Pre-screening of student athletes may prevent sudden cardiac arrest

Medical illustration shows the anatomy of the human heart. (

MaryAnne Shults

Dana Hills High School freshman Megan Myers was three-quarters into a cross-country race on Sept 26, 2007, when suddenly, she began to feel nauseous. Later that afternoon, she collapsed and was rushed to Mission Hospital. Less than an hour later, she died of an unknown cause. It would take nearly two months for the coroner’s report to determine her cause of death as “multifocal myocarditis,” an inflammation of heart muscle. Myers was a lifelong athlete with no apparent health problems, and no symptoms of illness.

According to a report issued by the University of Washington’s Department of Family Medicine, sudden cardiac arrest is the leading cause of death in young athletes. The Sudden Death in Young Athletes Registry in the United States has identified approximately 115 cases of SCA per year in young competitive athletes, or about one case of sudden death in organized youth sports every three days in the United States. In Orange County alone, seven student athletes have died in the past 20 months.

“It’s absolutely gut-wrenching that it’s happening right here in our own county,” said Holly Morrell, founder of Heartfelt Cardiac Project in Laguna Beach.

Experts argue that perhaps some of these young lives may have been saved if mandatory pre-screening, including an echocardiogram and electrocardiography, for cardiac anomalies or disease were required. In 1997, the American Heart Association clearly stated that required pre-sports physical exams were inadequate in terms of cardiac evaluation. Congenital heart disease, therefore, is often not discovered until it is too late.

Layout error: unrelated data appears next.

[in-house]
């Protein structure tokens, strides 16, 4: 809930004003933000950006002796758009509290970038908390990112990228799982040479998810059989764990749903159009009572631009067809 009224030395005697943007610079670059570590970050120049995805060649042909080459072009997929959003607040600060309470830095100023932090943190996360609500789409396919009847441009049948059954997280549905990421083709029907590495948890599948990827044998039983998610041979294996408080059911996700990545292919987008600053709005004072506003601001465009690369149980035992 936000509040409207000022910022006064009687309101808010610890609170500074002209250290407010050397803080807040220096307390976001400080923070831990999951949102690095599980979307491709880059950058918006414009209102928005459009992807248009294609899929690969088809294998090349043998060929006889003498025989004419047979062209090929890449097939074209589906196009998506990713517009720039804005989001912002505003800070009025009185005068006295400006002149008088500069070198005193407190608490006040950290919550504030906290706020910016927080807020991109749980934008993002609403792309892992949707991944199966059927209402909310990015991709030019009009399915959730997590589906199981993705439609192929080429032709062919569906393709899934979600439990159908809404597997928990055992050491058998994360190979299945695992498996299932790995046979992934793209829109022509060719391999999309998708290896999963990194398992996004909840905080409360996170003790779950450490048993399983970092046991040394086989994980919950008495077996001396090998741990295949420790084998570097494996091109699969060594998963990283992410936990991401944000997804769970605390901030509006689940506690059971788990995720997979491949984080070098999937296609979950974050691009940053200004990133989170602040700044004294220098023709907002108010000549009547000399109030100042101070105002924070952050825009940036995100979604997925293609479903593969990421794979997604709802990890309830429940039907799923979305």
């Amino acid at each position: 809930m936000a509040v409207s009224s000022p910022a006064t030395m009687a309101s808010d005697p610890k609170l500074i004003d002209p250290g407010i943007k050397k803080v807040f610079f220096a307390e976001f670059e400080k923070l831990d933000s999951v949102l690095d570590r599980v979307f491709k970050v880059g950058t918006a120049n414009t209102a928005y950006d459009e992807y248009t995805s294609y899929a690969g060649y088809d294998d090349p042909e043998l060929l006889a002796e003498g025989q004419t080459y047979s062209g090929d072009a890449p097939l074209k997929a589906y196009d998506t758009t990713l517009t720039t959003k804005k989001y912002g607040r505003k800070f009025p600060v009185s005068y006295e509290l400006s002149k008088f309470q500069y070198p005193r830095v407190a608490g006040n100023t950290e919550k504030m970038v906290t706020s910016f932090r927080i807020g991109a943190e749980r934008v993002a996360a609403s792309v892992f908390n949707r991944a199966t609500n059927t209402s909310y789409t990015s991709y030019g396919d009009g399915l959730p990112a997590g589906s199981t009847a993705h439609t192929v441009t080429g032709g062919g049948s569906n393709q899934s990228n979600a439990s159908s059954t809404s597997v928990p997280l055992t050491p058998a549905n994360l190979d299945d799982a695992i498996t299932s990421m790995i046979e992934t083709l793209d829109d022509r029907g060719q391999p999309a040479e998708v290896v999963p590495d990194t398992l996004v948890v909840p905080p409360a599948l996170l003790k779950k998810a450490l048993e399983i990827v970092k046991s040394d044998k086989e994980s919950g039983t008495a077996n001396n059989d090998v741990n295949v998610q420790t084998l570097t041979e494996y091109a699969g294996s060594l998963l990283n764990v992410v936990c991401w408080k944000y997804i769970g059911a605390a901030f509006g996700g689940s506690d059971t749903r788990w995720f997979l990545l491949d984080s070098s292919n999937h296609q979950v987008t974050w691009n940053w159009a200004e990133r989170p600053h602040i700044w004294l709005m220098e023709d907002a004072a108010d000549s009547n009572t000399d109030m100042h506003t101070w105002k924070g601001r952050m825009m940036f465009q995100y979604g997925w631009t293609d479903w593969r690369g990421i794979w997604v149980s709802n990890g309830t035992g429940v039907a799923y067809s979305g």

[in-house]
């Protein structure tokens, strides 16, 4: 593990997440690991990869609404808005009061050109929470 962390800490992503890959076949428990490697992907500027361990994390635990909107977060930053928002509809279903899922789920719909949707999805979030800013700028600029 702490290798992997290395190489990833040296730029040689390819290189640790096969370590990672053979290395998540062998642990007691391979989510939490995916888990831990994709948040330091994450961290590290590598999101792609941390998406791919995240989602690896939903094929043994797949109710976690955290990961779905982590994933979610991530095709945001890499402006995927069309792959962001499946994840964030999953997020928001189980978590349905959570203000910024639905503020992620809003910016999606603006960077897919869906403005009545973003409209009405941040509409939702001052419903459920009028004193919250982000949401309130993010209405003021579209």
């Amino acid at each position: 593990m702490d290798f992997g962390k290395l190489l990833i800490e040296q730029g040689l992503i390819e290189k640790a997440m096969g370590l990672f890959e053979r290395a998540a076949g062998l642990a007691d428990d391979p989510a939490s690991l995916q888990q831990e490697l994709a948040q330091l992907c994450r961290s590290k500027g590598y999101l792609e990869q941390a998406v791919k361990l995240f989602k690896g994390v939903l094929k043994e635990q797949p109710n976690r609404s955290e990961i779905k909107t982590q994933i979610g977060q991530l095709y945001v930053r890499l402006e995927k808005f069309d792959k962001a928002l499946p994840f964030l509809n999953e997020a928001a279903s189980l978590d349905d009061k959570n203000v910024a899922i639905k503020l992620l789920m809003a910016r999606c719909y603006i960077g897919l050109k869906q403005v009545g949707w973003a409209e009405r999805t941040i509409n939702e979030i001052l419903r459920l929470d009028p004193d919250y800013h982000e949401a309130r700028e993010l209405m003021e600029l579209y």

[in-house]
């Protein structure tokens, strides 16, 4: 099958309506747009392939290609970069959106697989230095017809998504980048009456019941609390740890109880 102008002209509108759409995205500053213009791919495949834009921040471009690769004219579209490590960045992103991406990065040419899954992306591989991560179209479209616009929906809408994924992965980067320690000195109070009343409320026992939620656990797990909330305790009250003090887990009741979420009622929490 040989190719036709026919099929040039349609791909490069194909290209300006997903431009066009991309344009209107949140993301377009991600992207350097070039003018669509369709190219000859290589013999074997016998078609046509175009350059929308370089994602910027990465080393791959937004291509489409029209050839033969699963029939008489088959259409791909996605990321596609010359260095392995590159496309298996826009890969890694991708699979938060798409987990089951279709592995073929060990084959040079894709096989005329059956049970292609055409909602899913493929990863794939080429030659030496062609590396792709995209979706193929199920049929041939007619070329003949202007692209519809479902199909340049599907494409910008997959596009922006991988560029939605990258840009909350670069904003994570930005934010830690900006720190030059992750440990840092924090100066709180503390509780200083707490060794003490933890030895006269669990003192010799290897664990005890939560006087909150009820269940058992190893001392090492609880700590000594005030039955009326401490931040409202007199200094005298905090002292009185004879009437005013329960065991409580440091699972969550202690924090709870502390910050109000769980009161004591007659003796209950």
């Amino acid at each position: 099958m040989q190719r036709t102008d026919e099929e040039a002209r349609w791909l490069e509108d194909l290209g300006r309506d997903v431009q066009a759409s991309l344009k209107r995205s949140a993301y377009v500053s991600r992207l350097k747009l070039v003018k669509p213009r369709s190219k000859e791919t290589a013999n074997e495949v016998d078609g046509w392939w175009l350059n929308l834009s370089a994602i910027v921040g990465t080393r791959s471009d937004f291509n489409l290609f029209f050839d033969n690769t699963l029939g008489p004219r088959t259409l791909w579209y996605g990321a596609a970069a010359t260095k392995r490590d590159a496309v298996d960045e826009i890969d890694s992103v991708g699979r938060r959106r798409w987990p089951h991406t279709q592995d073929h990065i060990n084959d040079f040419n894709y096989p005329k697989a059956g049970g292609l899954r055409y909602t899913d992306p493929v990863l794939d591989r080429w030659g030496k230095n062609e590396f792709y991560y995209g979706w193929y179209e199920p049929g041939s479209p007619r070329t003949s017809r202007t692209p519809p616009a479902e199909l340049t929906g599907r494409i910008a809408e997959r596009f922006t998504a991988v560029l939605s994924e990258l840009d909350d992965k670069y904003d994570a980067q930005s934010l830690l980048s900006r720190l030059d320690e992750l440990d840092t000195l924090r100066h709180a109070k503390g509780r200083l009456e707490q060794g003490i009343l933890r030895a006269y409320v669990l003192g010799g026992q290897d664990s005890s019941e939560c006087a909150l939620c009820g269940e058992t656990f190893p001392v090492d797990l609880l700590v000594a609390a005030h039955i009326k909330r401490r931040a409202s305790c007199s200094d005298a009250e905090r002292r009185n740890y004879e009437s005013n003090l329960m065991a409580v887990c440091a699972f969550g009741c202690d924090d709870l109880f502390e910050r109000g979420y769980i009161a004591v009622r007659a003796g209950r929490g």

An ECHO is a sonogram of the heart, while the EKG records electrical activity of the heart over a period of 10-15 minutes. ECHOs can provide a three-dimensional real-time imaging while an EKG detects abnormal heartbeats or rhythms (arrhythmias). However, these tests are often not covered by health insurance and an ECHO can be cost prohibitive, often running about $1500, according to Morrell.

At Saddleback College, the athletics department follows the standard guidelines set by the state’s Commission on Athletics for a pre-participation screening exam under the supervision of a licensed medical physician. This examination includes a basic physical examination, orthopedic screening, and a complete family history, according to Brad McReynolds, a certified athletic trainer at Saddleback. This pre-sports exam does not require an EKG or ECHO.

“We make sure our athletes are safe,” McReynolds said. “Our athletic trainers are all state certified in cardiopulmonary resuscitation (CPR) and first aid.” The certification requires continuing education as well.

There is a device available for nonprofessionals, designed to save the life of one suffering a potentially fatal heart attack. An automated external defibrillator, or AED, is a portable device that detects cardiac arrhythmias.

An AEDcan detect a disturbance in the rhythm of the heartbeat and treat it through defibrillation, the application of electric shock therapy, allowing the heart to reestablish an effective rhythm. Certification for use is available through many basic life support and first aid classes.